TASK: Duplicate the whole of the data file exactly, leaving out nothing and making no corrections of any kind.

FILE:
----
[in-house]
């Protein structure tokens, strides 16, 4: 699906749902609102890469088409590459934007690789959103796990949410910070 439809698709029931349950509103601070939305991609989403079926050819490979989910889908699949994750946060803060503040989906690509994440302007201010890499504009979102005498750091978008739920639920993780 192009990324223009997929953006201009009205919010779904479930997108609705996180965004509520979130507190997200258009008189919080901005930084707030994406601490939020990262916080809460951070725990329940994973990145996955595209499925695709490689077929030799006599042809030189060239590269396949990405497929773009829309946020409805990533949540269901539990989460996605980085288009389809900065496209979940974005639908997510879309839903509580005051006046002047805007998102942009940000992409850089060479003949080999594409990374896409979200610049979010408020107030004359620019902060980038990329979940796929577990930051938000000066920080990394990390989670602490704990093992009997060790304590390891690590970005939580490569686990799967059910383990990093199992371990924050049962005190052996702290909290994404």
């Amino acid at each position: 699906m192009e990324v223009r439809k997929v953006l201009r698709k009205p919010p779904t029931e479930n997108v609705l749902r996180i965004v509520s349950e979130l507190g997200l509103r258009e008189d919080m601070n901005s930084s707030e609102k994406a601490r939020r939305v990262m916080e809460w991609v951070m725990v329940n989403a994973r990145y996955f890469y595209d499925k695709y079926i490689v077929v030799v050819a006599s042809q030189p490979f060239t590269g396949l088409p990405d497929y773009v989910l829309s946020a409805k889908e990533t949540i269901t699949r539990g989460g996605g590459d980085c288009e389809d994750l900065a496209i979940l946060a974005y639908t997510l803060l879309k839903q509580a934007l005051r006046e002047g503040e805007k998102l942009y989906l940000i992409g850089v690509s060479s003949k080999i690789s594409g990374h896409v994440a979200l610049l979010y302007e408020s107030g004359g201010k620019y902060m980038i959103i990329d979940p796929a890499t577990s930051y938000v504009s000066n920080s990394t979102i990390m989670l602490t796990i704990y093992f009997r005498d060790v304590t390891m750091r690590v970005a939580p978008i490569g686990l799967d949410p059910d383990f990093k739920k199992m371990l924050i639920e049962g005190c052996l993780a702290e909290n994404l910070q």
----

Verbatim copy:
[in-house]
């Protein structure tokens, strides 16, 4: 699906749902609102890469088409590459934007690789959103796990949410910070 439809698709029931349950509103601070939305991609989403079926050819490979989910889908699949994750946060803060503040989906690509994440302007201010890499504009979102005498750091978008739920639920993780 192009990324223009997929953006201009009205919010779904479930997108609705996180965004509520979130507190997200258009008189919080901005930084707030994406601490939020990262916080809460951070725990329940994973990145996955595209499925695709490689077929030799006599042809030189060239590269396949990405497929773009829309946020409805990533949540269901539990989460996605980085288009389809900065496209979940974005639908997510879309839903509580005051006046002047805007998102942009940000992409850089060479003949080999594409990374896409979200610049979010408020107030004359620019902060980038990329979940796929577990930051938000000066920080990394990390989670602490704990093992009997060790304590390891690590970005939580490569686990799967059910383990990093199992371990924050049962005190052996702290909290994404």
């Amino acid at each position: 699906m192009e990324v223009r439809k997929v953006l201009r698709k009205p919010p779904t029931e479930n997108v609705l749902r996180i965004v509520s349950e979130l507190g997200l509103r258009e008189d919080m601070n901005s930084s707030e609102k994406a601490r939020r939305v990262m916080e809460w991609v951070m725990v329940n989403a994973r990145y996955f890469y595209d499925k695709y079926i490689v077929v030799v050819a006599s042809q030189p490979f060239t590269g396949l088409p990405d497929y773009v989910l829309s946020a409805k889908e990533t949540i269901t699949r539990g989460g996605g590459d980085c288009e389809d994750l900065a496209i979940l946060a974005y639908t997510l803060l879309k839903q509580a934007l005051r006046e002047g503040e805007k998102l942009y989906l940000i992409g850089v690509s060479s003949k080999i690789s594409g990374h896409v994440a979200l610049l979010y302007e408020s107030g004359g201010k620019y902060m980038i959103i990329d979940p796929a890499t577990s930051y938000v504009s000066n920080s990394t979102i990390m989670l602490t796990i704990y093992f009997r005498d060790v304590t390891m750091r690590v970005a939580p978008i490569g686990l799967d949410p059910d383990f990093k739920k199992m371990l924050i639920e049962g005190c052996l993780a702290e909290n994404l910070q």